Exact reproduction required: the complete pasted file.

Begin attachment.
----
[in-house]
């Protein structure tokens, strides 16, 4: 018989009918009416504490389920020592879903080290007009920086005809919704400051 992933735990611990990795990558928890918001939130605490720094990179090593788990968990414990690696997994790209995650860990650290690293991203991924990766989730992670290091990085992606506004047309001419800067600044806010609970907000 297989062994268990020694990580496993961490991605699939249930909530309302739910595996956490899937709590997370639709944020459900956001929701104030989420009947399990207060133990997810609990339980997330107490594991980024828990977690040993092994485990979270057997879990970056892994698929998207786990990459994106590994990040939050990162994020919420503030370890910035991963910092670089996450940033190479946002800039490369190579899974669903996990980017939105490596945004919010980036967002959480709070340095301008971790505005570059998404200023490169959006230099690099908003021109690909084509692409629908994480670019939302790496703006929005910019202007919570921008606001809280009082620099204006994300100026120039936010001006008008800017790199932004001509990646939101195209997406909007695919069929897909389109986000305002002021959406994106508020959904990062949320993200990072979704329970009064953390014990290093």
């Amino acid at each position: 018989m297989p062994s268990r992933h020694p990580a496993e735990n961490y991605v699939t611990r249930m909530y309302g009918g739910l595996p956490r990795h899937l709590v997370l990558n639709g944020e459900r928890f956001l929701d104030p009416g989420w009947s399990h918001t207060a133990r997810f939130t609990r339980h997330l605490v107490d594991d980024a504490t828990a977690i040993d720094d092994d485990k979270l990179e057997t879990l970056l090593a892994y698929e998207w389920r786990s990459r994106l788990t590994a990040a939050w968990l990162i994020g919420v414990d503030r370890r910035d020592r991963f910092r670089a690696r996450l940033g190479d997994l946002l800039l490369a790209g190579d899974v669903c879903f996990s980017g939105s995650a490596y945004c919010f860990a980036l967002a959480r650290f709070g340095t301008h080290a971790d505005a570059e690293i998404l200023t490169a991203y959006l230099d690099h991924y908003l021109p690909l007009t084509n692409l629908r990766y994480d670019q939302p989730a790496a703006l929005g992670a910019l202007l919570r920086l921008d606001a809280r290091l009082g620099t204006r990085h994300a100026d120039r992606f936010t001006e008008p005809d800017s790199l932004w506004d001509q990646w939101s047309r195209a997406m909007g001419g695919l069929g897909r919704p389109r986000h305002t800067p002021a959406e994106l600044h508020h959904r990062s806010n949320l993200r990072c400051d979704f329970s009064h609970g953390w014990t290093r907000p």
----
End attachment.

[in-house]
């Protein structure tokens, strides 16, 4: 018989009918009416504490389920020592879903080290007009920086005809919704400051 992933735990611990990795990558928890918001939130605490720094990179090593788990968990414990690696997994790209995650860990650290690293991203991924990766989730992670290091990085992606506004047309001419800067600044806010609970907000 297989062994268990020694990580496993961490991605699939249930909530309302739910595996956490899937709590997370639709944020459900956001929701104030989420009947399990207060133990997810609990339980997330107490594991980024828990977690040993092994485990979270057997879990970056892994698929998207786990990459994106590994990040939050990162994020919420503030370890910035991963910092670089996450940033190479946002800039490369190579899974669903996990980017939105490596945004919010980036967002959480709070340095301008971790505005570059998404200023490169959006230099690099908003021109690909084509692409629908994480670019939302790496703006929005910019202007919570921008606001809280009082620099204006994300100026120039936010001006008008800017790199932004001509990646939101195209997406909007695919069929897909389109986000305002002021959406994106508020959904990062949320993200990072979704329970009064953390014990290093």
């Amino acid at each position: 018989m297989p062994s268990r992933h020694p990580a496993e735990n961490y991605v699939t611990r249930m909530y309302g009918g739910l595996p956490r990795h899937l709590v997370l990558n639709g944020e459900r928890f956001l929701d104030p009416g989420w009947s399990h918001t207060a133990r997810f939130t609990r339980h997330l605490v107490d594991d980024a504490t828990a977690i040993d720094d092994d485990k979270l990179e057997t879990l970056l090593a892994y698929e998207w389920r786990s990459r994106l788990t590994a990040a939050w968990l990162i994020g919420v414990d503030r370890r910035d020592r991963f910092r670089a690696r996450l940033g190479d997994l946002l800039l490369a790209g190579d899974v669903c879903f996990s980017g939105s995650a490596y945004c919010f860990a980036l967002a959480r650290f709070g340095t301008h080290a971790d505005a570059e690293i998404l200023t490169a991203y959006l230099d690099h991924y908003l021109p690909l007009t084509n692409l629908r990766y994480d670019q939302p989730a790496a703006l929005g992670a910019l202007l919570r920086l921008d606001a809280r290091l009082g620099t204006r990085h994300a100026d120039r992606f936010t001006e008008p005809d800017s790199l932004w506004d001509q990646w939101s047309r195209a997406m909007g001419g695919l069929g897909r919704p389109r986000h305002t800067p002021a959406e994106l600044h508020h959904r990062s806010n949320l993200r990072c400051d979704f329970s009064h609970g953390w014990t290093r907000p």